Down to the last three letters of the alphabet...
Xenology (from Greek language xenos = "foreign, guest" and logos = "word") denotes research or information about foreign, alien, secret or generally unknown things. In other words, this might have been a good title for my April blog series on all things mystical.
True, it more aptly applies to the study of alien life forms (and in fiction at that), but it seemed fitting that the study of foreign and secret concepts applies as much to mysticism as it does to whether there are creatures out there capable of delivering the Vulcan neck pinch.
As is the case with many things outside the realm of common discovery, fear of the unknown has branched this field off into a full blown phobia: xenophobia. The fear of foreign and alien individuals is a real and documented one, and though general discussion in the area lies within the realm of nationality rather than beliefs per se, I find it equally applicable to the fear of those who practice mysticism.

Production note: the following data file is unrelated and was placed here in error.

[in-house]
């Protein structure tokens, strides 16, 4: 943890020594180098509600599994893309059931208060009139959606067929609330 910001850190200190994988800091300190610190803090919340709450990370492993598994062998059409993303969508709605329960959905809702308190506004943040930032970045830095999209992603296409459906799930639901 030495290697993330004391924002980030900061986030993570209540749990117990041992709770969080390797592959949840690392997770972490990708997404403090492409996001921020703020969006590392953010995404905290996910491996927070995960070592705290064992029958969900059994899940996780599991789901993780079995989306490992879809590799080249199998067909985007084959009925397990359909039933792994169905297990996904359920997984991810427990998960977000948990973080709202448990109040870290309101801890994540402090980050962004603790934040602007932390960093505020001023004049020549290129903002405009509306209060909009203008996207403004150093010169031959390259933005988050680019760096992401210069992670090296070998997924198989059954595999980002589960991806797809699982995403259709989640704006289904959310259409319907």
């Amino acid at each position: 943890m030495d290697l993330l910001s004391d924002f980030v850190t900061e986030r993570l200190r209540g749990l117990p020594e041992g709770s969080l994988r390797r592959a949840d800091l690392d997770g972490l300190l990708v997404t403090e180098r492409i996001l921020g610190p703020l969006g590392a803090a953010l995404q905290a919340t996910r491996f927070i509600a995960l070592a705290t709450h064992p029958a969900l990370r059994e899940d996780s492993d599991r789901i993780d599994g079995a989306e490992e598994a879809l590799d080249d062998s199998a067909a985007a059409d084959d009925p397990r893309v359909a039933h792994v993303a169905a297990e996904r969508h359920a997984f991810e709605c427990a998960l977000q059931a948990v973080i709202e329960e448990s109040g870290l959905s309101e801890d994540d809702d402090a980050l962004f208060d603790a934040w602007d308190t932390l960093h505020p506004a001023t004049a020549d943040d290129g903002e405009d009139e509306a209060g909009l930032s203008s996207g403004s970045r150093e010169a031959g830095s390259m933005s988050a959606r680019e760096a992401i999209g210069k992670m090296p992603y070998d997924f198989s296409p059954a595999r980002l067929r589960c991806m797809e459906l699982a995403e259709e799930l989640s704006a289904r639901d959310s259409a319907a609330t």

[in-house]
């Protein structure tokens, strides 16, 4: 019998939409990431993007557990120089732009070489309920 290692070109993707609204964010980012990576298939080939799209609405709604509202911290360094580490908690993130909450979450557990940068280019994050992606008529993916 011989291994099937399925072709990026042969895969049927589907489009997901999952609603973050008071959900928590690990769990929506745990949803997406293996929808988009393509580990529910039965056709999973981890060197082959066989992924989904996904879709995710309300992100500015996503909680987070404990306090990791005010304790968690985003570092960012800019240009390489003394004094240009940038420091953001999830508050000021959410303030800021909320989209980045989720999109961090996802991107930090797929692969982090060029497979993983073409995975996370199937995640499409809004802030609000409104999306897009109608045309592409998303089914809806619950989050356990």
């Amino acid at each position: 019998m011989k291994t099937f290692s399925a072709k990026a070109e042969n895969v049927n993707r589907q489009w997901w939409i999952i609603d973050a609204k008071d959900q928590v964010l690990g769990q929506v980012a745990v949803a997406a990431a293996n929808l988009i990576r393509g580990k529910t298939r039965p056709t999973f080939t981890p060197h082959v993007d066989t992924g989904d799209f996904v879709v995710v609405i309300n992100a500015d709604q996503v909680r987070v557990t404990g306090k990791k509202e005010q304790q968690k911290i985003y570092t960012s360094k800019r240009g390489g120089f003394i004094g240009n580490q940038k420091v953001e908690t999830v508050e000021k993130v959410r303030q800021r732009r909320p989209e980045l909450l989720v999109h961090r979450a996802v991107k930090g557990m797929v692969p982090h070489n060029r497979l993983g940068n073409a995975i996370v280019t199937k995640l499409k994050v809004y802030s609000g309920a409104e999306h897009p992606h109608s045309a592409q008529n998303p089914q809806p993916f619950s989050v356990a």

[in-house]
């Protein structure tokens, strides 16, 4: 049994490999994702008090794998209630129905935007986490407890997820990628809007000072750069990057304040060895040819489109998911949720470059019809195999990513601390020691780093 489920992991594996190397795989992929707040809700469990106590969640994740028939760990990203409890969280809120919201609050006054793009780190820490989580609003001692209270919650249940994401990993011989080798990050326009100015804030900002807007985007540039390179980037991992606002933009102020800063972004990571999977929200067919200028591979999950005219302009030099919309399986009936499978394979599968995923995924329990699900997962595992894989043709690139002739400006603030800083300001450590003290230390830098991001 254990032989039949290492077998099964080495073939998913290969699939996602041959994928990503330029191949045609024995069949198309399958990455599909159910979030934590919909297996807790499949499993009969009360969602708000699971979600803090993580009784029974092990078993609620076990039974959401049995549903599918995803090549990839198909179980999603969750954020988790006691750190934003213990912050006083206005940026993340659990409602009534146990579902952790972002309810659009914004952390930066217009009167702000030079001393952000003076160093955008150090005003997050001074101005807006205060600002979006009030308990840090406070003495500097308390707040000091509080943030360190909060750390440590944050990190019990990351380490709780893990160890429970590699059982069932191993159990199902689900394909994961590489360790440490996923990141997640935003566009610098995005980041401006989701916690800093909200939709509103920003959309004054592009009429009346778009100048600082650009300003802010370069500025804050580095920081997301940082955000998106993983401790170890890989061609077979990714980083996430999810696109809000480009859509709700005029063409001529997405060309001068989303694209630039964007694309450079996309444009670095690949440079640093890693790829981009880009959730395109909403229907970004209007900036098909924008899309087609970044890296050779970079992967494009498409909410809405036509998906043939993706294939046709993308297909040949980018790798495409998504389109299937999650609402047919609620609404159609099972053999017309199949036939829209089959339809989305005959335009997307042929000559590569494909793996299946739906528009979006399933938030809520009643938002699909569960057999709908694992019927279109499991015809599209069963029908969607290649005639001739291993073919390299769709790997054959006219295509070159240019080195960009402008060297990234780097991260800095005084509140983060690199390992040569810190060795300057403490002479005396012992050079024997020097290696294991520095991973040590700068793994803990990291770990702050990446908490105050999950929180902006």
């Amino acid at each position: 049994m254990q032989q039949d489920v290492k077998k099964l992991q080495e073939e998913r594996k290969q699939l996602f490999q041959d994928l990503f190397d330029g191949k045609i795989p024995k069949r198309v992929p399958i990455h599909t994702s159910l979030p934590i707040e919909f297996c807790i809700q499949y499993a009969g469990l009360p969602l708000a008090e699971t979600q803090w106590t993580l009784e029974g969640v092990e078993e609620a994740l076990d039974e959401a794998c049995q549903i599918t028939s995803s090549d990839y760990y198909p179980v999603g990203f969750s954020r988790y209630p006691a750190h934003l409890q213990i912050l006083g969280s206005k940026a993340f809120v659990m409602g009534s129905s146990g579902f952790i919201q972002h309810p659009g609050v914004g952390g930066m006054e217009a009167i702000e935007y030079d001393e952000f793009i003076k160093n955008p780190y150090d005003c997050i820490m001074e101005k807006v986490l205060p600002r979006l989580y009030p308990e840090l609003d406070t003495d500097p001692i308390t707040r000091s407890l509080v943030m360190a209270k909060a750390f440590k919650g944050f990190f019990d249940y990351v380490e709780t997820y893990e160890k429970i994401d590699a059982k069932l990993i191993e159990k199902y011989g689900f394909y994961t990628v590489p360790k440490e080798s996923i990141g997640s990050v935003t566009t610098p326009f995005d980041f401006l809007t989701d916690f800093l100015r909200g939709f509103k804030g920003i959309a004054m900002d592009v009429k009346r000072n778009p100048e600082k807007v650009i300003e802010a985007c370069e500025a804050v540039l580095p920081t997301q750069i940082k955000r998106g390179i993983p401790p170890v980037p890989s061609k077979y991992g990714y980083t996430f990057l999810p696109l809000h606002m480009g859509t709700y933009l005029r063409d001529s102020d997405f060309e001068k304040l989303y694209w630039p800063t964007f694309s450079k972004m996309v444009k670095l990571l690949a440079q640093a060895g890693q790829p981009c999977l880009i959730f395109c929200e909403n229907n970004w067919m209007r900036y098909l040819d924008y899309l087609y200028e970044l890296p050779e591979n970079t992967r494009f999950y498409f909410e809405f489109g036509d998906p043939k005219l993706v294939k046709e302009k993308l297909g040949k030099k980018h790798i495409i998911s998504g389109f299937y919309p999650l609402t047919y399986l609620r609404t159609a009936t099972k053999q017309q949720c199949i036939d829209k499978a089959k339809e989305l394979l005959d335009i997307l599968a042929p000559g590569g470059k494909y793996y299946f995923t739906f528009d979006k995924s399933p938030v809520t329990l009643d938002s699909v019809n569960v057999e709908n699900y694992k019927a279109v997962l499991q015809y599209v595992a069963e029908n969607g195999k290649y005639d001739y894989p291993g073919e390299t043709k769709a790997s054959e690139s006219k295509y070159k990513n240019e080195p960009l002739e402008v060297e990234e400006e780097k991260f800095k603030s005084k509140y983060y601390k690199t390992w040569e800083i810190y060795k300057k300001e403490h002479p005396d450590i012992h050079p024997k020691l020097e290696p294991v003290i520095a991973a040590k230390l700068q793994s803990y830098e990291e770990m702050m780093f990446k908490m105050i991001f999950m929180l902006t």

There are those who walk along the frontier of adventurous and terrifying discovery. These explorers have been decried as wizards or demons as they've toyed with dangerous forces to unlock some of the greatest powers and mysteries known to man. These wielders of magic do not fear the uknown--they merely test its limits to determine where, ultimately, our place in the universe lies.
Call them foolish, call them doomed to suffer brimstone, but they are at work even today, and in vastly increasing numbers. Who are these brave warriors of mysticism? They're called scientists.
Their discoveries, though met with skepticism, fear, and downright rejection, today enhance the lives of most everyone on this planet. Who's to say that today's freaky mystic won't become tomorrow's science whiz?